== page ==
Q: I have a nice four-stall barn and outdoor ring at home where I’ve kept my two horses for years. Now, I’d love to make a little extra income by boarding an additional horse or two. Legally, is there anything I need to do before I take my first boarder?
Armand Leone: Yes, beginning to board horses is not something that should be taken too lightly, as—even though you view it as just a bit of extra income on the side—it is considered operating a business, and proper measures should be taken accordingly.
Should something happen to one of your boarder’s while they are riding in your ring, you likely will not have insurance coverage through your homeowner or property insurance policy. Instead, prior to accepting boarders, you’ll need to do look into your commercial liability insurance options and purchase the appropriate coverage or policy endorsement.
Next, it’s highly recommended to have prepared both a liability release and a boarding contract. The liability release should be signed by anyone engaging in equine activity on your property, including your future boarders and their friends and family members. Depending on your state of residence, Equine Activity Liability Act warning signs may also need to be hung on your property. It should also be noted, that liability releases and proper liability signage are still not a substitute for liability insurance.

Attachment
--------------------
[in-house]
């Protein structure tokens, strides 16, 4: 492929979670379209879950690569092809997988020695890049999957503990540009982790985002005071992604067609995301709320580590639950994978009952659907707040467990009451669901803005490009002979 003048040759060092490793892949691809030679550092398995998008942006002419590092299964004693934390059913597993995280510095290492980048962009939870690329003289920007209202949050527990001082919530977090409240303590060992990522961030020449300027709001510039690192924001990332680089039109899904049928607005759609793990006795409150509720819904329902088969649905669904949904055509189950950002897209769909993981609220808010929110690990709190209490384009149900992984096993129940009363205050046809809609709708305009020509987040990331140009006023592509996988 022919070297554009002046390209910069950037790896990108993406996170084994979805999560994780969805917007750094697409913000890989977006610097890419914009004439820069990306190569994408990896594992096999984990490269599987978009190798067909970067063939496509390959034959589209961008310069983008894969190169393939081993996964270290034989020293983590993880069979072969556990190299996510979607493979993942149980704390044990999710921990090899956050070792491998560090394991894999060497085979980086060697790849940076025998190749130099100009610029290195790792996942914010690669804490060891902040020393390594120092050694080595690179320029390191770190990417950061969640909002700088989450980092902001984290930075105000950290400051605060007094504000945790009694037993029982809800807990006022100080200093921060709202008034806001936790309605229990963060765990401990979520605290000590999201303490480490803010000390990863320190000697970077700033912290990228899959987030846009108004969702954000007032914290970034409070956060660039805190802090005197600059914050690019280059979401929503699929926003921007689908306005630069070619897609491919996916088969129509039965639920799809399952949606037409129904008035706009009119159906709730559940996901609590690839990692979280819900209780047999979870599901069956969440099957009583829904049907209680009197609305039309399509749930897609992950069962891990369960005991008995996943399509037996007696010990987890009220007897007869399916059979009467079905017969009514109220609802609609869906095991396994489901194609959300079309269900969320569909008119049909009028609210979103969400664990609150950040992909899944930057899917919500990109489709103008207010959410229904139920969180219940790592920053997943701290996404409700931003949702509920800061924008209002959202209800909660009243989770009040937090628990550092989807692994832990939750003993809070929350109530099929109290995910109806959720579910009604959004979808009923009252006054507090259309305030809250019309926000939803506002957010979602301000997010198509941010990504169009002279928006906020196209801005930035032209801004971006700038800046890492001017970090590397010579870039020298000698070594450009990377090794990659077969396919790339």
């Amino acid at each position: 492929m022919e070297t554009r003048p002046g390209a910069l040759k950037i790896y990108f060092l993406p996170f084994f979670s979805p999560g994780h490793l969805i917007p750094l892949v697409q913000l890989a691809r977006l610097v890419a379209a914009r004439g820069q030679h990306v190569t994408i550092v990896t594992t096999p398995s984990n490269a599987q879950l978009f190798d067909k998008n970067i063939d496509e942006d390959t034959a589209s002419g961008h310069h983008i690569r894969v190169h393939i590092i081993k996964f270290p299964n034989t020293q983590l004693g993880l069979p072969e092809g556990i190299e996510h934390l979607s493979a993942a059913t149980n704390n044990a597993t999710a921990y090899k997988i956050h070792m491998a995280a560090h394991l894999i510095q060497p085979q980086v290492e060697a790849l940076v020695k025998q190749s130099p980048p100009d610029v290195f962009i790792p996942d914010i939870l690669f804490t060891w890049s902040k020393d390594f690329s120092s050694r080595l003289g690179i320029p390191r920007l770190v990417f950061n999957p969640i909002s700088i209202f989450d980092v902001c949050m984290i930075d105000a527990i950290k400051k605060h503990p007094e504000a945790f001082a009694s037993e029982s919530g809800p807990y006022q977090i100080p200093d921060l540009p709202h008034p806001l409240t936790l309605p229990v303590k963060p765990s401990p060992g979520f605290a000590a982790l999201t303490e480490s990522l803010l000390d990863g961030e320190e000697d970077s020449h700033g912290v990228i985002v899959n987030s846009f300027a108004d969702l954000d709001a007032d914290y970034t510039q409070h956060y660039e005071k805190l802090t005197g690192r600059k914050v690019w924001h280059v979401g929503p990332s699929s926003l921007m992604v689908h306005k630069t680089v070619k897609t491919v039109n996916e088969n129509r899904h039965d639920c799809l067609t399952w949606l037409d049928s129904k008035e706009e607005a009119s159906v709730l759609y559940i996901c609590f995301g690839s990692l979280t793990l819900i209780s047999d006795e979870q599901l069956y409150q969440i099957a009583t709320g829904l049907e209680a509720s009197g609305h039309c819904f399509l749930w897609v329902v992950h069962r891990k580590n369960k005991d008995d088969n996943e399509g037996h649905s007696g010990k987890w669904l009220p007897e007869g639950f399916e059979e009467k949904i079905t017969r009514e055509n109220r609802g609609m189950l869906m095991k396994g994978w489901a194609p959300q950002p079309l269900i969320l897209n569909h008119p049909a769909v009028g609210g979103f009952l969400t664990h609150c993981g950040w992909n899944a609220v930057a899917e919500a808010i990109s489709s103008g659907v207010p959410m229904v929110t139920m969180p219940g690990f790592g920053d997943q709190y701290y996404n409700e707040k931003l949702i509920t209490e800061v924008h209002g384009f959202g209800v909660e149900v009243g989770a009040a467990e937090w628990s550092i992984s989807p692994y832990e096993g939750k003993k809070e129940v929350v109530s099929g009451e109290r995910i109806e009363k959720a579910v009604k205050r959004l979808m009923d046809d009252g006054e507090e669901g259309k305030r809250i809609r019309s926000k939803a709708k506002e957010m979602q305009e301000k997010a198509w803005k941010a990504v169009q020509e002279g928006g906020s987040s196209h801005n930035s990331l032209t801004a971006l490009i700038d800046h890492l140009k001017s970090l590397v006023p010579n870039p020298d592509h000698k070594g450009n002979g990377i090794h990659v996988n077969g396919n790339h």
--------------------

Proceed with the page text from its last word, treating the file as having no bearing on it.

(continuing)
The boarding contract should include the fees and terms, the appropriate Equine Activity Liability Act verbiage, a hold harmless agreement, a right of lien, and spaces for a horse description, emergency contacts, authorization for emergency care, and equine insurance information. A well-written contract can go a long way in helping to set expectations for the boarder, as well as protecting you should the boarder break the agreement, not pay, or present a liability.
Finally, you may also want to discuss with your lawyer whether you should set up an LLC or a corporation for your boarding venture. Using a limited liability company can help further protect your personal assets from any lawsuit. From there, you are legally ready to begin boarding!
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About the Author
Armand Leone is the founding partner of Leone Equestrian Law LLC, a New Jersey-based law firm that provides legal services and consultation for equestrian professionals ranging from riders and trainers to owners and show managers in the FEI disciplines on a wide variety of issues. Learn more about Leone Equestrian Law LLC at equestriancounsel.com.